This week’s installment of our leadership and success series focuses on motivation as playing a vital role in becoming a leader as well as in the attainment of success. We turn to one of baseball’s greatest players – Ty Cobb, nicknamed “The Georgia Peach” for his small town beginnings in Royston, Georgia , to exemplify this rule.
Some pundits will argue that Ty Cobb was the greatest player of all time. Cobb had the stats to back it up and, considering his storied, combative nature, was apparently willing to do so. Not to turn this blog into a statistical haven but certain stats do deserve mention. Cobb won the American League batting crown 12 times, including 9 years running, from 1907 through 1915. He batted over.400 three times, including .420 in 1911. He hit, ran, and stormed his way to the highest lifetime batting average ever achieved of any major league player, .367, accumulated over his 24 years in the Major Leagues, a record that still endures following his retirement in 1928 and will likely continue to endure for many more years. The charter edition of baseball’s hall of fame in 1936 saw Cobb, one of the 5 players to be elected, receive the highest votes cast for induction, four short of unanimity, even outpolling Babe Ruth.
Cobb was extraordinarily talented, but the woods are full of talented derelicts. So, what made him achieve his greatness? Undoubtedly, it was his motivation. Earlier in Cobb’s life, his father, William Herschel Cobb, had been strongly skeptical of his son’s pursuit of baseball as a living, demeaning it as “the folly of baseball.” But he ultimately relented to his son’s entreaties accompanied by the stern admonition, “Don’t come home a failure.” This warning seems innocuous enough. But the development of extenuating circumstances which beset him later on the eve of his departure to the major leagues undoubtedly played a major part in his motivation to succeed.
Cobb had been an outstanding minor league player while playing for the Augusta, Georgia Tourists in the South Atlantic or ”Sally” League, among the lower echelons of the minor leagues. His play was duly noted, however, by scouts of major league teams that frequented his games. Ultimately, his contract was purchased by the American League’s Detroit Tigers for $700 and he was scheduled to report in late August, 1905.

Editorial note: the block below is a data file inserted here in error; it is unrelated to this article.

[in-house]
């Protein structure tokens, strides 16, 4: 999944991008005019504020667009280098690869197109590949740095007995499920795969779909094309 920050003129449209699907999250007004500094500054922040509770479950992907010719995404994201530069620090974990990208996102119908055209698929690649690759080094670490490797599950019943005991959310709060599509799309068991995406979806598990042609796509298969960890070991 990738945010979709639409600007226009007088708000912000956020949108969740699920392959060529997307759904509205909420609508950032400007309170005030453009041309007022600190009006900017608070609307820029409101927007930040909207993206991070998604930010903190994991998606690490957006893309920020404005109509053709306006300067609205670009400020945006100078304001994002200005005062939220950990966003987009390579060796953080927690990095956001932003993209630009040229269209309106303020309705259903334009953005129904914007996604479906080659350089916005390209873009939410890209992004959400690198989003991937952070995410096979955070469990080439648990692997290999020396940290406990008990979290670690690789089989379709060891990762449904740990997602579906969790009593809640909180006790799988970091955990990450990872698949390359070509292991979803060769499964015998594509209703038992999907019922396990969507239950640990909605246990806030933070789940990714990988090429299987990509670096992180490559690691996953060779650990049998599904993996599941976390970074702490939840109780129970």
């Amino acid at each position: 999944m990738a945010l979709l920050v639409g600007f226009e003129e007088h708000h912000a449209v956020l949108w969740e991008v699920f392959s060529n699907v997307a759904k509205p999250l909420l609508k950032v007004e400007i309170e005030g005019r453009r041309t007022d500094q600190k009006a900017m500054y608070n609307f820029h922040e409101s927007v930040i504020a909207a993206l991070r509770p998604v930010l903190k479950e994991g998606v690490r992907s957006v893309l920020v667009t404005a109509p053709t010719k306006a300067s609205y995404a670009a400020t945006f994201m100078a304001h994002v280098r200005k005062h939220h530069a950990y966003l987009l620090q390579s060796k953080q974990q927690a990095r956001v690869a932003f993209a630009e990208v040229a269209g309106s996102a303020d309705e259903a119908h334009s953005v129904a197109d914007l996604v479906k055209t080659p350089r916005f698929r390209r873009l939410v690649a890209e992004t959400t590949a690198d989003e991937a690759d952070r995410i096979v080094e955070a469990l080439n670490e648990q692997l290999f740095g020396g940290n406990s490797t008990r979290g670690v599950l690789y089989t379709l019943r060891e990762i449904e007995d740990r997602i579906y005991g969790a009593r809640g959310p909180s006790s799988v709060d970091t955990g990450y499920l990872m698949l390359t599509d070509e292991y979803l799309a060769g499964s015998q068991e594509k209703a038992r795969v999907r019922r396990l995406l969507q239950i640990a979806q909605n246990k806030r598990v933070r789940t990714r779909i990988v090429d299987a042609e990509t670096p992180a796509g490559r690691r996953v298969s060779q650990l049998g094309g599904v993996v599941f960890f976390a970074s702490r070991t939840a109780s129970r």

But the pall of a horrific family tragedy engulfed him at home and shadowed him to Detroit. Cobb’s mother had shot his father to death only a short time earlier, on August 8, 1905. His mother, a pretty woman, had been suspected of taking a lover. His father, attempting to enter a bedroom window of their home, was shot gunned by his mother who apparently believed it was a burglar attempting to break in. A revolver was later found on the body. Cobb’s mother, later charged with voluntary manslaughter, was acquitted. On August 30, 1905, a mere three weeks after his father’s death, Cobb debuted in center field for the Detroit Tigers, rapping a double in four trips to the plate off the New York Highlanders’ (officially renamed The New York Yankees in 1913) ace spitballer, Jack Chesbro, who had won an amazing 41 games the year before. It was the first of 3,032 games for Cobb before his 1928 retirement.
Noted writer Charles C. Alexander wrote that after retirement Cobb claimed his father was the greatest man he ever knew. And Cobb’s biographer, Al Stump, wrote that at his request, after death, he was entombed in the family mausoleum in Royston, Georgia, where it all began, in a chamber directly across from his father’s.
Cobb’s relentless pursuit of success in baseball may well have grown out of the close relationship he had enjoyed with his father, but he was undoubtedly also driven by the haunting memories of his father’s tragic and untimely death, all of which provided a special motivation for him. Whatever the source, strong motivation clearly plays a key role for anyone aspiring to success as a leader.
Watch for my new book, “The Pearl Harbor Congressional Cover Up”, coming soon. It will feature leadership failures at the highest level of government.
Arnold G. Regardie